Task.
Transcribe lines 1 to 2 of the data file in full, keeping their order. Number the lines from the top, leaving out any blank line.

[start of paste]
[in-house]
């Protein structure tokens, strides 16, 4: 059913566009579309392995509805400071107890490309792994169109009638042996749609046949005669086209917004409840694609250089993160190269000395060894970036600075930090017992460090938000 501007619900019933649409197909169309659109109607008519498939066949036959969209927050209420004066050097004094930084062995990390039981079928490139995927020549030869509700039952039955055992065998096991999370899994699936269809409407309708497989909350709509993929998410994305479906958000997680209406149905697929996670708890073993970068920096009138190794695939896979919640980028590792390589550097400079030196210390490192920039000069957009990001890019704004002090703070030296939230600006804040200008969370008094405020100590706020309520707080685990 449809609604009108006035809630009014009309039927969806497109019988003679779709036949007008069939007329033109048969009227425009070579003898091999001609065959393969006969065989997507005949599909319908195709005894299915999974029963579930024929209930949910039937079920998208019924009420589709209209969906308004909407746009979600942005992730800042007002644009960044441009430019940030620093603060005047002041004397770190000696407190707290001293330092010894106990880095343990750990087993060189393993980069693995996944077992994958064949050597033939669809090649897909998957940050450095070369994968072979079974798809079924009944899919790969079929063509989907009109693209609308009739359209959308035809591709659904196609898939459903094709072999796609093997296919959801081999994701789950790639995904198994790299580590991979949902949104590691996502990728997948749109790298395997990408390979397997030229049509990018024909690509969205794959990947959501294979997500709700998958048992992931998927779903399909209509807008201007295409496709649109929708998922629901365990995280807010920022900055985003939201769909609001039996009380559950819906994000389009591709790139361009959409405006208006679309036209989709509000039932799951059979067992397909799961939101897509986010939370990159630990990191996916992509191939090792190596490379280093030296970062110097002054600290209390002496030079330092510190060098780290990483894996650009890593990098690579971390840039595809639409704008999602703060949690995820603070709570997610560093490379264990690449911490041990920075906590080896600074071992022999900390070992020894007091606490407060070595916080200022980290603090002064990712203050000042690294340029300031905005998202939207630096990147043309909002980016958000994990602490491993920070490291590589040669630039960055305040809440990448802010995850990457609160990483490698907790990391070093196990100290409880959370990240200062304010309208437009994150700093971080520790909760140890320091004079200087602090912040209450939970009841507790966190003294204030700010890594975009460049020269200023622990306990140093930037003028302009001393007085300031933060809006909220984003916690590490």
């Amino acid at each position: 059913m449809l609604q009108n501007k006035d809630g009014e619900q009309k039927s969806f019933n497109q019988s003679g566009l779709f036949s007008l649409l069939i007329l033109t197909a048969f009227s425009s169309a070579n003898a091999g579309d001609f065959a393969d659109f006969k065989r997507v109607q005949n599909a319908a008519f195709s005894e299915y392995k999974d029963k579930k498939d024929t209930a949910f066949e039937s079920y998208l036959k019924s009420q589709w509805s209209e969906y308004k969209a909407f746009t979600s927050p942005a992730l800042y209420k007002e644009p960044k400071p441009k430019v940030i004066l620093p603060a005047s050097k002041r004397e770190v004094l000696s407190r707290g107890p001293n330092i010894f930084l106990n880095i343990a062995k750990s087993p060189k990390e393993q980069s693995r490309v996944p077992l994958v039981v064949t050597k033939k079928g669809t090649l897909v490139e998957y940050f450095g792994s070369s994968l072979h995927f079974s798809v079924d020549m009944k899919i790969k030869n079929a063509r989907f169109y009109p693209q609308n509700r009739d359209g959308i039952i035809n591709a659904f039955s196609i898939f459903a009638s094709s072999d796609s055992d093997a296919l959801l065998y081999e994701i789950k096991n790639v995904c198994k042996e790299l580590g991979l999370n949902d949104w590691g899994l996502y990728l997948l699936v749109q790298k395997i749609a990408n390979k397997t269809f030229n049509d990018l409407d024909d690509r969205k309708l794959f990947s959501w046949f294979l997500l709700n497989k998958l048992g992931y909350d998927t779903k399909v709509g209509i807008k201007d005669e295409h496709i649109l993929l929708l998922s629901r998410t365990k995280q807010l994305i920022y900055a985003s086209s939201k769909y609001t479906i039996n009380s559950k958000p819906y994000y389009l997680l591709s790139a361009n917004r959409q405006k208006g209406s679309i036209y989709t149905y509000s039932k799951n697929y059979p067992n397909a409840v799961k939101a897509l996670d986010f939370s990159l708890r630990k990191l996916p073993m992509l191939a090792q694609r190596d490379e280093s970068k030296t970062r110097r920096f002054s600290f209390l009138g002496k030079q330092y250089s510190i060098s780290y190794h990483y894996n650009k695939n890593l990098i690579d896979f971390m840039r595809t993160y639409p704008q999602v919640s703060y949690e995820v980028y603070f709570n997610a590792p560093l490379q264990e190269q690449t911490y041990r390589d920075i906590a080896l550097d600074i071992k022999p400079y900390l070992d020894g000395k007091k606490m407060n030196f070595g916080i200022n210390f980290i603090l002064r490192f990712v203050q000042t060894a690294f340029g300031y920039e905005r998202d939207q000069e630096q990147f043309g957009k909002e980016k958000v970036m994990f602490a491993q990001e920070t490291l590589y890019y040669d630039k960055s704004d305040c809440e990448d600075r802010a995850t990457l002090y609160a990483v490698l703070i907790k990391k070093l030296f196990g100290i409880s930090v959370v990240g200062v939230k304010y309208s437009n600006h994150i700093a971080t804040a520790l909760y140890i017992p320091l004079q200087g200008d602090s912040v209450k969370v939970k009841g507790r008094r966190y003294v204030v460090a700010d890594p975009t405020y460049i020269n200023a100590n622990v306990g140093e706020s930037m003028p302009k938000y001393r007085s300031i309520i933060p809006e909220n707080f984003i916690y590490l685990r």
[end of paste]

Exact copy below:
[in-house]
């Protein structure tokens, strides 16, 4: 059913566009579309392995509805400071107890490309792994169109009638042996749609046949005669086209917004409840694609250089993160190269000395060894970036600075930090017992460090938000 501007619900019933649409197909169309659109109607008519498939066949036959969209927050209420004066050097004094930084062995990390039981079928490139995927020549030869509700039952039955055992065998096991999370899994699936269809409407309708497989909350709509993929998410994305479906958000997680209406149905697929996670708890073993970068920096009138190794695939896979919640980028590792390589550097400079030196210390490192920039000069957009990001890019704004002090703070030296939230600006804040200008969370008094405020100590706020309520707080685990 449809609604009108006035809630009014009309039927969806497109019988003679779709036949007008069939007329033109048969009227425009070579003898091999001609065959393969006969065989997507005949599909319908195709005894299915999974029963579930024929209930949910039937079920998208019924009420589709209209969906308004909407746009979600942005992730800042007002644009960044441009430019940030620093603060005047002041004397770190000696407190707290001293330092010894106990880095343990750990087993060189393993980069693995996944077992994958064949050597033939669809090649897909998957940050450095070369994968072979079974798809079924009944899919790969079929063509989907009109693209609308009739359209959308035809591709659904196609898939459903094709072999796609093997296919959801081999994701789950790639995904198994790299580590991979949902949104590691996502990728997948749109790298395997990408390979397997030229049509990018024909690509969205794959990947959501294979997500709700998958048992992931998927779903399909209509807008201007295409496709649109929708998922629901365990995280807010920022900055985003939201769909609001039996009380559950819906994000389009591709790139361009959409405006208006679309036209989709509000039932799951059979067992397909799961939101897509986010939370990159630990990191996916992509191939090792190596490379280093030296970062110097002054600290209390002496030079330092510190060098780290990483894996650009890593990098690579971390840039595809639409704008999602703060949690995820603070709570997610560093490379264990690449911490041990920075906590080896600074071992022999900390070992020894007091606490407060070595916080200022980290603090002064990712203050000042690294340029300031905005998202939207630096990147043309909002980016958000994990602490491993920070490291590589040669630039960055305040809440990448802010995850990457609160990483490698907790990391070093196990100290409880959370990240200062304010309208437009994150700093971080520790909760140890320091004079200087602090912040209450939970009841507790966190003294204030700010890594975009460049020269200023622990306990140093930037003028302009001393007085300031933060809006909220984003916690590490």